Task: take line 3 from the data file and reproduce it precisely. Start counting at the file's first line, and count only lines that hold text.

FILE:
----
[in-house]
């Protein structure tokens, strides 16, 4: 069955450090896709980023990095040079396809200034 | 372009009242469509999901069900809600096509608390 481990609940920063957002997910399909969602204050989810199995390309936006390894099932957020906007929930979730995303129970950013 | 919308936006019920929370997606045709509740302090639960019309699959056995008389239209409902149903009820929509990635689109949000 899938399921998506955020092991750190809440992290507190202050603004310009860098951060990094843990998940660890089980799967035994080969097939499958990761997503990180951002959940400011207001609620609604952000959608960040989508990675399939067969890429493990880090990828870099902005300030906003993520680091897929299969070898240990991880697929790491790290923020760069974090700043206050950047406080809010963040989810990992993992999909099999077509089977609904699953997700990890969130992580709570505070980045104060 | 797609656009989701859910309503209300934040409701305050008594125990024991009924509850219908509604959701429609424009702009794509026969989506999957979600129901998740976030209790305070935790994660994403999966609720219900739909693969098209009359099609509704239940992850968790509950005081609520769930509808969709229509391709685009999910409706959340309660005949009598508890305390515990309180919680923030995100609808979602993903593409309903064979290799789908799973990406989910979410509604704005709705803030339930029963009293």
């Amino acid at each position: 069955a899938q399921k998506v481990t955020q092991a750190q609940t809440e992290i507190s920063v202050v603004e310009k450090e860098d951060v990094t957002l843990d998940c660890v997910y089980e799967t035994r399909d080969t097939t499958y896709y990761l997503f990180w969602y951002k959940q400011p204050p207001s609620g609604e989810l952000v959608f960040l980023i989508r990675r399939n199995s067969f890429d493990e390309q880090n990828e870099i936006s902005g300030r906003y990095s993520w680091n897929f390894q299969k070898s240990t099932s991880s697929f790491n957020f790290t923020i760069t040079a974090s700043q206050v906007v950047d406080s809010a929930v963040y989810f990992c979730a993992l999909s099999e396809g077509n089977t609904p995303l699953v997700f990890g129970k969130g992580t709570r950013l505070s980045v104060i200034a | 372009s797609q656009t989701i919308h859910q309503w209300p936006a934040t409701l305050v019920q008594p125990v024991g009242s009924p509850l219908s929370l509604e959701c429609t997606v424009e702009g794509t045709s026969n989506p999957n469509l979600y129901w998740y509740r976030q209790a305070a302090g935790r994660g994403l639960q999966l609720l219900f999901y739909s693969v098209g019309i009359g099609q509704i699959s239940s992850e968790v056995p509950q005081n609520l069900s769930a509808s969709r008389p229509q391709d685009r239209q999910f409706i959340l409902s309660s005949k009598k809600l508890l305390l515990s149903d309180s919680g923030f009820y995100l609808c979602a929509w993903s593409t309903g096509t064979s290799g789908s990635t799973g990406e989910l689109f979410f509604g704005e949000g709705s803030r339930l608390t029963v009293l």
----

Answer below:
């Amino acid at each position: 069955a899938q399921k998506v481990t955020q092991a750190q609940t809440e992290i507190s920063v202050v603004e310009k450090e860098d951060v990094t957002l843990d998940c660890v997910y089980e799967t035994r399909d080969t097939t499958y896709y990761l997503f990180w969602y951002k959940q400011p204050p207001s609620g609604e989810l952000v959608f960040l980023i989508r990675r399939n199995s067969f890429d493990e390309q880090n990828e870099i936006s902005g300030r906003y990095s993520w680091n897929f390894q299969k070898s240990t099932s991880s697929f790491n957020f790290t923020i760069t040079a974090s700043q206050v906007v950047d406080s809010a929930v963040y989810f990992c979730a993992l999909s099999e396809g077509n089977t609904p995303l699953v997700f990890g129970k969130g992580t709570r950013l505070s980045v104060i200034a | 372009s797609q656009t989701i919308h859910q309503w209300p936006a934040t409701l305050v019920q008594p125990v024991g009242s009924p509850l219908s929370l509604e959701c429609t997606v424009e702009g794509t045709s026969n989506p999957n469509l979600y129901w998740y509740r976030q209790a305070a302090g935790r994660g994403l639960q999966l609720l219900f999901y739909s693969v098209g019309i009359g099609q509704i699959s239940s992850e968790v056995p509950q005081n609520l069900s769930a509808s969709r008389p229509q391709d685009r239209q999910f409706i959340l409902s309660s005949k009598k809600l508890l305390l515990s149903d309180s919680g923030f009820y995100l609808c979602a929509w993903s593409t309903g096509t064979s290799g789908s990635t799973g990406e989910l689109f979410f509604g704005e949000g709705s803030r339930l608390t029963v009293l």